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Charlie Lloyd

Leverhulme Early Career Fellowship
PhD Project Title
Shark Biomimetics: The Role of Denticles and Riblets on the Turbulent Boundary Layer


I graduated from the University of Liverpool with a Meng degree in Mechanical Engineering after studying a range of fluid dynamics modules such as heat transfer, viscous fluid flow and computational fluid dynamics. My third year project focused on the hydrodynamics of high speed windsurfing.

Research Interests

My current work is focussed on the hydrodynamics of shark scales, with a particular focus on the role of riblets in combination with scales. The work is of interest to biologists and engineers who aim to understand how and why shark scales have evolved, and how they can be used to inspire design of drag reducing structures. Alongside experimental work on 3D printed shark scales, numerical techniques have been used and developed to simulate flows over shark scales, and have led to a publication investigating the numerical errors of typical eddy-viscosity turbulence models associated with near-wall grid resolution.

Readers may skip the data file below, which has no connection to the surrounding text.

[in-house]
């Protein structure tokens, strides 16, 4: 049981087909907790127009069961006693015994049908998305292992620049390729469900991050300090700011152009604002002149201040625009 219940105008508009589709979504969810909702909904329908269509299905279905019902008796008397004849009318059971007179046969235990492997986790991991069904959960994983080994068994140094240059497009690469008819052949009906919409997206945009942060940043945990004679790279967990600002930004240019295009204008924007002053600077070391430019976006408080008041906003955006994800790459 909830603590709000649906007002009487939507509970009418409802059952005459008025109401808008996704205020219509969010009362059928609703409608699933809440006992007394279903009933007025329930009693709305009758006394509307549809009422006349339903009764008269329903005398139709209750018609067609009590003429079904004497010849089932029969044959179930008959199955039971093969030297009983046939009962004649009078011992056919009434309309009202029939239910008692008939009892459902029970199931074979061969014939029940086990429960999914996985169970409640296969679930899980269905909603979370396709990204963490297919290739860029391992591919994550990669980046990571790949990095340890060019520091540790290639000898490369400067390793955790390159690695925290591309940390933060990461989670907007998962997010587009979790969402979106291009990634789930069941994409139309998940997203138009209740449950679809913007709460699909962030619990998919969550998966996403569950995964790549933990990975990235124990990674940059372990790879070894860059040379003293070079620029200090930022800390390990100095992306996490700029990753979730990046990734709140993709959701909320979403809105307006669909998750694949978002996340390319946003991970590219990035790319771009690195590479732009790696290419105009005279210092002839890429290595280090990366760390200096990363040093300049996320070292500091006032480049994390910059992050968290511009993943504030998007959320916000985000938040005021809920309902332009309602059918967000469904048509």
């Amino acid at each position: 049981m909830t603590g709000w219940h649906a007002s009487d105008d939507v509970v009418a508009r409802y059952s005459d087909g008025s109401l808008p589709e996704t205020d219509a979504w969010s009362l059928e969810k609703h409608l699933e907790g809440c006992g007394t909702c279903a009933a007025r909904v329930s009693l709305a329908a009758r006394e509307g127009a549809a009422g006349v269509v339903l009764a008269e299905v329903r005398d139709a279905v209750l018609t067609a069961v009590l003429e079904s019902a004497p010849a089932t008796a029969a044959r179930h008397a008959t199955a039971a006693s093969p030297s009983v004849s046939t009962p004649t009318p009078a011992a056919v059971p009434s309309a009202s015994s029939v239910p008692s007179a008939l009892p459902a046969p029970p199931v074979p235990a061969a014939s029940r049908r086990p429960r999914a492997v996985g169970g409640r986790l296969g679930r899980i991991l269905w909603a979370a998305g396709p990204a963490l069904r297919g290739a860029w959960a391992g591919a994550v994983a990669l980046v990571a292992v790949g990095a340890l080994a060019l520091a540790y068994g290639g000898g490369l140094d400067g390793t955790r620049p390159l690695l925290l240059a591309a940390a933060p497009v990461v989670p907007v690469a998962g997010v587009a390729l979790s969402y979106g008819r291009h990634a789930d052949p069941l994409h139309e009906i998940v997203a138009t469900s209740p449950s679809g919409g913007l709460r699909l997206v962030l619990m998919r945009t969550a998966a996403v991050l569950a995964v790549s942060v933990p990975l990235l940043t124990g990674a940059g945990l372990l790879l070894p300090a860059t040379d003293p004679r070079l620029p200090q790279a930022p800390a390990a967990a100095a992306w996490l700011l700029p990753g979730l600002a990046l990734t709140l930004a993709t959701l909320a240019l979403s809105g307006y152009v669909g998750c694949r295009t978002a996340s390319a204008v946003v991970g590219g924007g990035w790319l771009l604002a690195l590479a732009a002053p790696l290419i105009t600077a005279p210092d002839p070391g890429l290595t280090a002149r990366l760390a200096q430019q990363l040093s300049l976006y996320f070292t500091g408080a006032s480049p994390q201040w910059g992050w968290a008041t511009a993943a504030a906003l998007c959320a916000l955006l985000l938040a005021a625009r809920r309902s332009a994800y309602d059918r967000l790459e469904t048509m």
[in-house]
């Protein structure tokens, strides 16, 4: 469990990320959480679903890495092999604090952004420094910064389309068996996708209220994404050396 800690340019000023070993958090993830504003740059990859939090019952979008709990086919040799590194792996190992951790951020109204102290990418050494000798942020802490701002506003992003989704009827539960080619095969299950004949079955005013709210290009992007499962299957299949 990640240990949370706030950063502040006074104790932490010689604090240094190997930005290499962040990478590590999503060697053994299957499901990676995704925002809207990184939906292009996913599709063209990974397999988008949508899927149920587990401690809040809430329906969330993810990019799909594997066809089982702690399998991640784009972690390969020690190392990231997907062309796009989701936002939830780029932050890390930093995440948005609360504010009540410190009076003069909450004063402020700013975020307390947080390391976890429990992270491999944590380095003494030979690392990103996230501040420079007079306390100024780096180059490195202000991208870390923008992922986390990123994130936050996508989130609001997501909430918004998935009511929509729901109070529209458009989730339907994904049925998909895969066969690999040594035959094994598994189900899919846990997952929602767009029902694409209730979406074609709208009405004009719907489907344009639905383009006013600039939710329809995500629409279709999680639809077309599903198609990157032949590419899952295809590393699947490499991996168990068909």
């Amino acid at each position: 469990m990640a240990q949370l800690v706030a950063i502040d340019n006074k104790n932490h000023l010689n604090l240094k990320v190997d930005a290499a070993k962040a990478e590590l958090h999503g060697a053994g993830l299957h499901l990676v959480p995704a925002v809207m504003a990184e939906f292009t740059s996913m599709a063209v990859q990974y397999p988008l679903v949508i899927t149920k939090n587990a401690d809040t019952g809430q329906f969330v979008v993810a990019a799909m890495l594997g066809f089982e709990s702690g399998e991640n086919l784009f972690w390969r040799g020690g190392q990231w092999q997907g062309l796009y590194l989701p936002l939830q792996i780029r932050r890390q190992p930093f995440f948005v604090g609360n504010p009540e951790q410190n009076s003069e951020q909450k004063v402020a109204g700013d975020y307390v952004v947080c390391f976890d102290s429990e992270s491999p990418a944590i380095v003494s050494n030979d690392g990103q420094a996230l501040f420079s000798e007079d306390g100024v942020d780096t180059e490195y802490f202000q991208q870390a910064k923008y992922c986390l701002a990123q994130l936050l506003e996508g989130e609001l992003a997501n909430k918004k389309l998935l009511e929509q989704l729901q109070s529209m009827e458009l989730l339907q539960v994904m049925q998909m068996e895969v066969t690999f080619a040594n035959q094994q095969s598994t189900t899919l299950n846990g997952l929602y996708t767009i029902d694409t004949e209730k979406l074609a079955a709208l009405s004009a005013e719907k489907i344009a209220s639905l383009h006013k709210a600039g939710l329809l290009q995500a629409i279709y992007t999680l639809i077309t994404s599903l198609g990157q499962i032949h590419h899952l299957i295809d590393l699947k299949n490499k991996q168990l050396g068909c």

C. J. Lloyd, J. Peakall, A. D. Burns, G. M. Keevil & R. M. Dorrell (2020) Numerical errors at walls: on the sensitivity of RANS models to near-wall cell size, International Journal of Computational Fluid Dynamics, DOI: 10.1080/10618562.2020.1732941

Why I chose the CDT in Fluid Dynamics

The main reason regarding my decision to apply for the course was the integrated MSc, which will allow me to develop necessary skills before commencing my PhD research project. The large range of potential projects was also a driving factor.